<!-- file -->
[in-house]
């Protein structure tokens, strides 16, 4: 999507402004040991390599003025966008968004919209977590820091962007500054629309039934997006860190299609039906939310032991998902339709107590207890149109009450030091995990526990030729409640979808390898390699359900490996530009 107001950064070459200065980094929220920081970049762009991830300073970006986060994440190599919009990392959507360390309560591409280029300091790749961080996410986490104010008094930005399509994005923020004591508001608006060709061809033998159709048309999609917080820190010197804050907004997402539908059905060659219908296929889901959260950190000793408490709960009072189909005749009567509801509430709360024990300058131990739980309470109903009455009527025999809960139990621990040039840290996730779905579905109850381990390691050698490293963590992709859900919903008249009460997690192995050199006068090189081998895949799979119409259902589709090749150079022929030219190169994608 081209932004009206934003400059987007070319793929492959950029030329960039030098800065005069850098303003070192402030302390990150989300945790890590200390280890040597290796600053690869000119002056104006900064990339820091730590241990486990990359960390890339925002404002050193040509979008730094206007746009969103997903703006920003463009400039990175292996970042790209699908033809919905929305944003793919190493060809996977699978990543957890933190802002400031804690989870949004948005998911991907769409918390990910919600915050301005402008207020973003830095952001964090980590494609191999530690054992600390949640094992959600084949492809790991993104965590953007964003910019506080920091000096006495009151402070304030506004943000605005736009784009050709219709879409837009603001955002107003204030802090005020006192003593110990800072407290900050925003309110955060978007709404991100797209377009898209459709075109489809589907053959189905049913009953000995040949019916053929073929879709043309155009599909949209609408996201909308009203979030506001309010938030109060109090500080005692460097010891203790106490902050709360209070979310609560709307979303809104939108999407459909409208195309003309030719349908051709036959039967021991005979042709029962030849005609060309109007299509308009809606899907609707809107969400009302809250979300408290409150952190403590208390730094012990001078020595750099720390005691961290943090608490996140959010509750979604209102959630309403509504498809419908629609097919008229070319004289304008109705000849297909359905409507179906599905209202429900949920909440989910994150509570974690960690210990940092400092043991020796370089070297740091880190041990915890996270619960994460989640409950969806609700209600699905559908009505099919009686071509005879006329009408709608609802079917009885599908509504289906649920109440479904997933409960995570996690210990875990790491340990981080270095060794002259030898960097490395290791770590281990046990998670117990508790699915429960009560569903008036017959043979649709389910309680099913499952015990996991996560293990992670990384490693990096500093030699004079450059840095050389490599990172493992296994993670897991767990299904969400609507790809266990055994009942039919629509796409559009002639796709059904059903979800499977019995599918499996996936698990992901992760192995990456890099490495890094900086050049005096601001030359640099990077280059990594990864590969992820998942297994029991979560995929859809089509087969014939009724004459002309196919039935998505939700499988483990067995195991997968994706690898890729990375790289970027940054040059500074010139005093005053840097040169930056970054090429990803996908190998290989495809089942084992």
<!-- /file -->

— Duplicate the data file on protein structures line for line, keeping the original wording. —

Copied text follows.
[in-house]
């Protein structure tokens, strides 16, 4: 999507402004040991390599003025966008968004919209977590820091962007500054629309039934997006860190299609039906939310032991998902339709107590207890149109009450030091995990526990030729409640979808390898390699359900490996530009 107001950064070459200065980094929220920081970049762009991830300073970006986060994440190599919009990392959507360390309560591409280029300091790749961080996410986490104010008094930005399509994005923020004591508001608006060709061809033998159709048309999609917080820190010197804050907004997402539908059905060659219908296929889901959260950190000793408490709960009072189909005749009567509801509430709360024990300058131990739980309470109903009455009527025999809960139990621990040039840290996730779905579905109850381990390691050698490293963590992709859900919903008249009460997690192995050199006068090189081998895949799979119409259902589709090749150079022929030219190169994608 081209932004009206934003400059987007070319793929492959950029030329960039030098800065005069850098303003070192402030302390990150989300945790890590200390280890040597290796600053690869000119002056104006900064990339820091730590241990486990990359960390890339925002404002050193040509979008730094206007746009969103997903703006920003463009400039990175292996970042790209699908033809919905929305944003793919190493060809996977699978990543957890933190802002400031804690989870949004948005998911991907769409918390990910919600915050301005402008207020973003830095952001964090980590494609191999530690054992600390949640094992959600084949492809790991993104965590953007964003910019506080920091000096006495009151402070304030506004943000605005736009784009050709219709879409837009603001955002107003204030802090005020006192003593110990800072407290900050925003309110955060978007709404991100797209377009898209459709075109489809589907053959189905049913009953000995040949019916053929073929879709043309155009599909949209609408996201909308009203979030506001309010938030109060109090500080005692460097010891203790106490902050709360209070979310609560709307979303809104939108999407459909409208195309003309030719349908051709036959039967021991005979042709029962030849005609060309109007299509308009809606899907609707809107969400009302809250979300408290409150952190403590208390730094012990001078020595750099720390005691961290943090608490996140959010509750979604209102959630309403509504498809419908629609097919008229070319004289304008109705000849297909359905409507179906599905209202429900949920909440989910994150509570974690960690210990940092400092043991020796370089070297740091880190041990915890996270619960994460989640409950969806609700209600699905559908009505099919009686071509005879006329009408709608609802079917009885599908509504289906649920109440479904997933409960995570996690210990875990790491340990981080270095060794002259030898960097490395290791770590281990046990998670117990508790699915429960009560569903008036017959043979649709389910309680099913499952015990996991996560293990992670990384490693990096500093030699004079450059840095050389490599990172493992296994993670897991767990299904969400609507790809266990055994009942039919629509796409559009002639796709059904059903979800499977019995599918499996996936698990992901992760192995990456890099490495890094900086050049005096601001030359640099990077280059990594990864590969992820998942297994029991979560995929859809089509087969014939009724004459002309196919039935998505939700499988483990067995195991997968994706690898890729990375790289970027940054040059500074010139005093005053840097040169930056970054090429990803996908190998290989495809089942084992």